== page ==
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“She didn’t like it salty” — A tale from the Zabar’s lox counter

Her left arm was securely held by the health care worker who accompanied her.

They approached the fish counter very slowly and carefully. With total disregard for who was next in line, she looked me in the eye and spoke.

“I don’t want salty” she said in a belligerent tone.

“I don’t want salty,” she repeated.

She seemed to be at least ninety years old. I asked her if she wanted Zabar’s Nova and she replied, “yes, but I don’t want salty.”

I cut a small taste size from my salmon and handed it to her over the counter. “Taste this, you’ll love it. If you want salty you’ll have to go to another store,” I said.

“It’s good. Two half-pounds,” she replied with a pained expression.

They came weekly thereafter for repeat performances of the “I don’t want salty” routine.

Then, one day I cut her off at the pass. “NO SALTY FOR YOU TODAY,” I said.

She smiled.

That was the breakthrough and the last time “salty” was ever mentioned as a possible problem.

As the months passed, I managed to earn her trust and a fishy relationship evolved. We had repeated conversations about how “not salty the salmon was, this time.” On one occasion her health care worker — I don’t know her name so let’s just call her Olga — felt that her charge was, perhaps, asking too many questions and taking up too much of my time. Olga reprimanded her and it bothered me. The woman was obviously going through that stage of life when she could recognize the loss of her powers on a daily basis.

I told Olga that there was no problem with the questions and suggested that the woman was old and fading and that, although I knew how difficult her job could be at times, she could try to be kinder. On past occasions, Olga and I had discussed the difficulties of aging and she seemed to both understand and appreciate my advice.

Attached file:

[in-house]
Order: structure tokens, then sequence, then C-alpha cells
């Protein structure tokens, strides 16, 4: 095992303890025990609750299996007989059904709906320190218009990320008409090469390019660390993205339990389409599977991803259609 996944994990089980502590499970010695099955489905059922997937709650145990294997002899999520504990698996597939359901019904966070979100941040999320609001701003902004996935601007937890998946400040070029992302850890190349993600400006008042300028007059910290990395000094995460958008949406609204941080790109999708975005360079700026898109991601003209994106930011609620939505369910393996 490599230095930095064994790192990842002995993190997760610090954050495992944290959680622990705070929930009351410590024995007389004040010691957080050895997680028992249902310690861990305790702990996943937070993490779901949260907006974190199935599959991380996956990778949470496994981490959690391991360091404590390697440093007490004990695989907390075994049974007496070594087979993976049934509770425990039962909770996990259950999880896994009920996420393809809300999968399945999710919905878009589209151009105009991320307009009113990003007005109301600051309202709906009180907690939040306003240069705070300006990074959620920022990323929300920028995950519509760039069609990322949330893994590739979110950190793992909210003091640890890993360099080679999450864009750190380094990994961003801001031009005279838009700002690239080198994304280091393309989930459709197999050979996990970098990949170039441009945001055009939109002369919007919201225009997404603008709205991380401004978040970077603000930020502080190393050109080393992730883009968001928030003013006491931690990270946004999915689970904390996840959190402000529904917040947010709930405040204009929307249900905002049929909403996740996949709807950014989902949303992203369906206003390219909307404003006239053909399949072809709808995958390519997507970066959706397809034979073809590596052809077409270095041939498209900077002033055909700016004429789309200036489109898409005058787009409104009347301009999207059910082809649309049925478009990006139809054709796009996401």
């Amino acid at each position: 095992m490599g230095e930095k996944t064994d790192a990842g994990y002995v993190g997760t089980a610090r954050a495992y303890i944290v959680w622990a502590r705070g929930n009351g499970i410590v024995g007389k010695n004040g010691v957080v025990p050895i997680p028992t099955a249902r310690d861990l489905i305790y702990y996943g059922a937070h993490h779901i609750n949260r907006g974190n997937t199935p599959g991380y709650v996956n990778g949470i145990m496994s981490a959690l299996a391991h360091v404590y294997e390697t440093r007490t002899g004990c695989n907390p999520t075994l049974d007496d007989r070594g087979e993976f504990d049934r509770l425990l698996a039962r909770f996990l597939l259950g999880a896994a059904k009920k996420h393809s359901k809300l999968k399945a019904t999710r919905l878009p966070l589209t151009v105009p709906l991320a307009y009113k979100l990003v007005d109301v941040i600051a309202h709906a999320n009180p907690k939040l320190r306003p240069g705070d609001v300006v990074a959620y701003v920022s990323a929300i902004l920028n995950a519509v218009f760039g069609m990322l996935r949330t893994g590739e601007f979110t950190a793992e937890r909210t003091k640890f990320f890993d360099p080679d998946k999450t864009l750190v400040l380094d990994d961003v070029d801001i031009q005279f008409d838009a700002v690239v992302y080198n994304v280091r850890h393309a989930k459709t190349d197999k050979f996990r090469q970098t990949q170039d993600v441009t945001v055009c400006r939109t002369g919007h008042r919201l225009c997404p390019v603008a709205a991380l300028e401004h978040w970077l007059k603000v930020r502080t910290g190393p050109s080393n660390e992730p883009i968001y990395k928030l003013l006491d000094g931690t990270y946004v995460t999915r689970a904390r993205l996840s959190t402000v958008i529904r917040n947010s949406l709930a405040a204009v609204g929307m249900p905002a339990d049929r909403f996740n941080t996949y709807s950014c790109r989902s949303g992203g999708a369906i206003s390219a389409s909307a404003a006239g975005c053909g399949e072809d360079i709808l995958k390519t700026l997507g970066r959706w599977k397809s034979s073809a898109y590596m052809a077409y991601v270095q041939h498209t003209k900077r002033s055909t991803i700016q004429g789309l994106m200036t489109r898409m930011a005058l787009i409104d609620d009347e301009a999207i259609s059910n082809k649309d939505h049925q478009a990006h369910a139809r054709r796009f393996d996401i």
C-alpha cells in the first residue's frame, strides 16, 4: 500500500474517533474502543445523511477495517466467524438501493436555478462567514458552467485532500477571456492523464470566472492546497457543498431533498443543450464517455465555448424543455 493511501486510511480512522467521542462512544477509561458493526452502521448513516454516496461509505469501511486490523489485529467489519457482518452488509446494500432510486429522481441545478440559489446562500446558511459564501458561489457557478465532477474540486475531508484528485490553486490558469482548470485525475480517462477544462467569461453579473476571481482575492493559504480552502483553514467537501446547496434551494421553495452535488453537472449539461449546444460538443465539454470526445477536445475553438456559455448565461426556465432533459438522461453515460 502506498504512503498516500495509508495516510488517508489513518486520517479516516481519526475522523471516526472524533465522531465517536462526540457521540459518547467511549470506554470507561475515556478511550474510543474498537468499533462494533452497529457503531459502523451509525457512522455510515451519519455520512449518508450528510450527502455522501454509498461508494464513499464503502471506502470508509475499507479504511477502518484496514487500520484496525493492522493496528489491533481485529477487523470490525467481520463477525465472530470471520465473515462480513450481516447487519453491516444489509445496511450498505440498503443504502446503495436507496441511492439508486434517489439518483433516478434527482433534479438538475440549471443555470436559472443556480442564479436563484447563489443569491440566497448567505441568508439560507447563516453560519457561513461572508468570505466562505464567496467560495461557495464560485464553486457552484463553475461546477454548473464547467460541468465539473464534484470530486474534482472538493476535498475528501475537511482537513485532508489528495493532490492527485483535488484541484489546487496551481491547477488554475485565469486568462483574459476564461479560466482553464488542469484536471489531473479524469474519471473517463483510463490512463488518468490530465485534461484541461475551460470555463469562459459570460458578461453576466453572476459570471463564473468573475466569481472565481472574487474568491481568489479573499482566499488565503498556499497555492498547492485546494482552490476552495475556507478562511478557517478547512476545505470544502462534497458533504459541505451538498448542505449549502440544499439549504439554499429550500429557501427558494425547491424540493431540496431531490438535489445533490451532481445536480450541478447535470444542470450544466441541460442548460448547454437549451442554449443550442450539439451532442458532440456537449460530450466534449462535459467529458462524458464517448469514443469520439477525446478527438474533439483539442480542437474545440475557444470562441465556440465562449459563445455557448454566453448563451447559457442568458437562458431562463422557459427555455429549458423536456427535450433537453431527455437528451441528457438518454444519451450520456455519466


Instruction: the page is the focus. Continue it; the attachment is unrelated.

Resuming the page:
My relationship with the old lady matured, and it wasn’t long before we were discussing other types of smoked fish.

A year passed and, on her weekly visits to the store, she started appearing in a wheelchair.

A year later Olga came in alone.

“Where is she?” I asked.

“She’s outside in the wheelchair.”

“Why don’t you bring her in?”

“She has Alzheimer’s and it wouldn’t be good if I brought her in.”

I felt terrible. “I’m so sorry to hear such news.” I tried looking for an upside. “But apparently her tastebuds are still working since you’re buying smoked salmon for her,” I said.

That was the best I could do.

“She must be well off,” I said. “This stuff costs a pretty penny, $24 a pound.”

“Oh, it’s the son; he pays for everything,” Olga said.

“Is he a good son? Does he visit her often?” I asked.

“Oh yes, about three times a week. You know who he is, don’t you?”

“No! Who?”

“She’s Woody Allen’s mother! I thought you knew.”

I was flabbergasted. “You mean all these years I’ve been having lox talk with Woody Allen’s mother and I didn’t know who she was?”

It took some time for me to recover and then I felt so good because I knew that I couldn’t have taken better care of her even if I had known who she was.

And you know, she looked just like him.

Len Berk worked for 26 years behind the lox counter at Zabar’s.

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